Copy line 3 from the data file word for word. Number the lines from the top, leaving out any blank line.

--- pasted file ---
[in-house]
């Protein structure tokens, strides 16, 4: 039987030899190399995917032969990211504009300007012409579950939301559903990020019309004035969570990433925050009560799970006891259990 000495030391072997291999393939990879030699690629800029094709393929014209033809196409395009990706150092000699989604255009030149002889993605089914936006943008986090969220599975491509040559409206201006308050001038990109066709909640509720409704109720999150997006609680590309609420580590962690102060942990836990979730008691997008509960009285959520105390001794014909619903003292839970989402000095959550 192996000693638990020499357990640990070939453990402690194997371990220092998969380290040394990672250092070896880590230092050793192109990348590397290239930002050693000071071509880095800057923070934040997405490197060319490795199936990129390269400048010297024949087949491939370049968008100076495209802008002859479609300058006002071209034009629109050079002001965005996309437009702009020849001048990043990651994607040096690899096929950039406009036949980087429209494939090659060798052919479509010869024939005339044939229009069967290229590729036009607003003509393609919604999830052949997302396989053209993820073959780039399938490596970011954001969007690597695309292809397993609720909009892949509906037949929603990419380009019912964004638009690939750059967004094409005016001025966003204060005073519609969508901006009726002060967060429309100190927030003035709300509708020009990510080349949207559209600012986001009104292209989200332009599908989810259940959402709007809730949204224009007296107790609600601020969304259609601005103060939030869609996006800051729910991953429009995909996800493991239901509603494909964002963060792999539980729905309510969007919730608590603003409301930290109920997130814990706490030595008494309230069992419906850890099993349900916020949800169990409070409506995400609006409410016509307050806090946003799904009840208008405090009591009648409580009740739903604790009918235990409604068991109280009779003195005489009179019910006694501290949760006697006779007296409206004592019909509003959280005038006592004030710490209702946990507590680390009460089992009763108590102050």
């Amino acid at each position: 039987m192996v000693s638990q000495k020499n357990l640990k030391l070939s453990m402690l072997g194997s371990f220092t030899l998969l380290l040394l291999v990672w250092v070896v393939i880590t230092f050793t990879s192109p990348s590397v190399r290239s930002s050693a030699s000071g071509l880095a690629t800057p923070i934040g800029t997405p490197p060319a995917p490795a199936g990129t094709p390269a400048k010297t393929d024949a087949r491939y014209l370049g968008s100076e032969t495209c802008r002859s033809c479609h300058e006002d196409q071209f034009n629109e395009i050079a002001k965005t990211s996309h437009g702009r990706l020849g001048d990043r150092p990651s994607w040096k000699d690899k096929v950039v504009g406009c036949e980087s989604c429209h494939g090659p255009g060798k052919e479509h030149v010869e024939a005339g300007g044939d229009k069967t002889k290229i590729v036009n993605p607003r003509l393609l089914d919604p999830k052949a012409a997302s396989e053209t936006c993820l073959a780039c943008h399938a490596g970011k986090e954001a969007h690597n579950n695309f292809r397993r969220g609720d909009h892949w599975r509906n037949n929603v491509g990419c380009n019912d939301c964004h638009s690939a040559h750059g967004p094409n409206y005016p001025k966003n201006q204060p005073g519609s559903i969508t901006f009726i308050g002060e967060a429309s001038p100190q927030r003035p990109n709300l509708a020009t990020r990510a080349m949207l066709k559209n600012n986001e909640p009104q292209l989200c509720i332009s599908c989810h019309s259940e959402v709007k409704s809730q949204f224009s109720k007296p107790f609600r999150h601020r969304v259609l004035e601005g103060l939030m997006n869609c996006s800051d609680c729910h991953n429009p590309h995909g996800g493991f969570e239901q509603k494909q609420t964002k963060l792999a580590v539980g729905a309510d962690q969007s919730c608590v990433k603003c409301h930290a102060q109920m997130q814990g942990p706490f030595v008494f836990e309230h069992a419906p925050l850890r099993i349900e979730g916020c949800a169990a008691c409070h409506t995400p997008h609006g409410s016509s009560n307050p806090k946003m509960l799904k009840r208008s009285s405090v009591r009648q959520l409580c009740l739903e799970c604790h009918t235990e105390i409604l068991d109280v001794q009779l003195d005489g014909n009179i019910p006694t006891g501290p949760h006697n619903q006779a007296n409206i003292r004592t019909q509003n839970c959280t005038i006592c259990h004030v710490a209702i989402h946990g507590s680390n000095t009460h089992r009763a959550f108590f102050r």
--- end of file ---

């Amino acid at each position: 039987m192996v000693s638990q000495k020499n357990l640990k030391l070939s453990m402690l072997g194997s371990f220092t030899l998969l380290l040394l291999v990672w250092v070896v393939i880590t230092f050793t990879s192109p990348s590397v190399r290239s930002s050693a030699s000071g071509l880095a690629t800057p923070i934040g800029t997405p490197p060319a995917p490795a199936g990129t094709p390269a400048k010297t393929d024949a087949r491939y014209l370049g968008s100076e032969t495209c802008r002859s033809c479609h300058e006002d196409q071209f034009n629109e395009i050079a002001k965005t990211s996309h437009g702009r990706l020849g001048d990043r150092p990651s994607w040096k000699d690899k096929v950039v504009g406009c036949e980087s989604c429209h494939g090659p255009g060798k052919e479509h030149v010869e024939a005339g300007g044939d229009k069967t002889k290229i590729v036009n993605p607003r003509l393609l089914d919604p999830k052949a012409a997302s396989e053209t936006c993820l073959a780039c943008h399938a490596g970011k986090e954001a969007h690597n579950n695309f292809r397993r969220g609720d909009h892949w599975r509906n037949n929603v491509g990419c380009n019912d939301c964004h638009s690939a040559h750059g967004p094409n409206y005016p001025k966003n201006q204060p005073g519609s559903i969508t901006f009726i308050g002060e967060a429309s001038p100190q927030r003035p990109n709300l509708a020009t990020r990510a080349m949207l066709k559209n600012n986001e909640p009104q292209l989200c509720i332009s599908c989810h019309s259940e959402v709007k409704s809730q949204f224009s109720k007296p107790f609600r999150h601020r969304v259609l004035e601005g103060l939030m997006n869609c996006s800051d609680c729910h991953n429009p590309h995909g996800g493991f969570e239901q509603k494909q609420t964002k963060l792999a580590v539980g729905a309510d962690q969007s919730c608590v990433k603003c409301h930290a102060q109920m997130q814990g942990p706490f030595v008494f836990e309230h069992a419906p925050l850890r099993i349900e979730g916020c949800a169990a008691c409070h409506t995400p997008h609006g409410s016509s009560n307050p806090k946003m509960l799904k009840r208008s009285s405090v009591r009648q959520l409580c009740l739903e799970c604790h009918t235990e105390i409604l068991d109280v001794q009779l003195d005489g014909n009179i019910p006694t006891g501290p949760h006697n619903q006779a007296n409206i003292r004592t019909q509003n839970c959280t005038i006592c259990h004030v710490a209702i989402h946990g507590s680390n000095t009460h089992r009763a959550f108590f102050r």